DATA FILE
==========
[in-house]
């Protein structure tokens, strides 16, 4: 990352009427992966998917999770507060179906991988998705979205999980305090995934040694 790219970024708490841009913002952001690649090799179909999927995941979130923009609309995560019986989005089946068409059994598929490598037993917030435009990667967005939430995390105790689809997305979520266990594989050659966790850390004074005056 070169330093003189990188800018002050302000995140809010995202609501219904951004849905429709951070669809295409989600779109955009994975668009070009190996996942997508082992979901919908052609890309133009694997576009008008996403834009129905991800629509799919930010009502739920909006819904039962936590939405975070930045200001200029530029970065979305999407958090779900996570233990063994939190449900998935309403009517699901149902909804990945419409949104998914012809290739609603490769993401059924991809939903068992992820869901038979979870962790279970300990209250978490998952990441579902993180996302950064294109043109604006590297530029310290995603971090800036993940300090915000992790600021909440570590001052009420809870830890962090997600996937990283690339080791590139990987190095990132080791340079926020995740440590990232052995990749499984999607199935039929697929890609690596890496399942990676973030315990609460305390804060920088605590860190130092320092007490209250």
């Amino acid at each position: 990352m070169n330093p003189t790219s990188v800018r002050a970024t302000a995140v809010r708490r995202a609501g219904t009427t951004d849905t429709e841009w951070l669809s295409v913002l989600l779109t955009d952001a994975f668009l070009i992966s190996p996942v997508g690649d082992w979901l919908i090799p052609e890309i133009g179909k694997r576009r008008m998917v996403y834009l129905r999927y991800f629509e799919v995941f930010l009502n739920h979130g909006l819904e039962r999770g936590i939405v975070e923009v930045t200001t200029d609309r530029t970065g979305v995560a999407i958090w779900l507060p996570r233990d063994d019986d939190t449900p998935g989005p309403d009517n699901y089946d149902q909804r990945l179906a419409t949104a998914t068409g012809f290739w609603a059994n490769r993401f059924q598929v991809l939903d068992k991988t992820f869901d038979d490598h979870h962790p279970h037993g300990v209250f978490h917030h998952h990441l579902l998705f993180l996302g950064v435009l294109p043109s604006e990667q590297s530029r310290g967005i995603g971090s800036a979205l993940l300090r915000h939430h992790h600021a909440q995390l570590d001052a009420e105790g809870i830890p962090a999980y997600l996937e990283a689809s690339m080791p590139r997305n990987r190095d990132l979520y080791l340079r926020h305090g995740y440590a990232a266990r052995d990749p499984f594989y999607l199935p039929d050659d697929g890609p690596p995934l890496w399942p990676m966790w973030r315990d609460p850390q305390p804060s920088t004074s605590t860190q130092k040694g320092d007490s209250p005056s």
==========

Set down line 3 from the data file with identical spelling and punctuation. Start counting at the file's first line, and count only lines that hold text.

């Amino acid at each position: 990352m070169n330093p003189t790219s990188v800018r002050a970024t302000a995140v809010r708490r995202a609501g219904t009427t951004d849905t429709e841009w951070l669809s295409v913002l989600l779109t955009d952001a994975f668009l070009i992966s190996p996942v997508g690649d082992w979901l919908i090799p052609e890309i133009g179909k694997r576009r008008m998917v996403y834009l129905r999927y991800f629509e799919v995941f930010l009502n739920h979130g909006l819904e039962r999770g936590i939405v975070e923009v930045t200001t200029d609309r530029t970065g979305v995560a999407i958090w779900l507060p996570r233990d063994d019986d939190t449900p998935g989005p309403d009517n699901y089946d149902q909804r990945l179906a419409t949104a998914t068409g012809f290739w609603a059994n490769r993401f059924q598929v991809l939903d068992k991988t992820f869901d038979d490598h979870h962790p279970h037993g300990v209250f978490h917030h998952h990441l579902l998705f993180l996302g950064v435009l294109p043109s604006e990667q590297s530029r310290g967005i995603g971090s800036a979205l993940l300090r915000h939430h992790h600021a909440q995390l570590d001052a009420e105790g809870i830890p962090a999980y997600l996937e990283a689809s690339m080791p590139r997305n990987r190095d990132l979520y080791l340079r926020h305090g995740y440590a990232a266990r052995d990749p499984f594989y999607l199935p039929d050659d697929g890609p690596p995934l890496w399942p990676m966790w973030r315990d609460p850390q305390p804060s920088t004074s605590t860190q130092k040694g320092d007490s209250p005056s």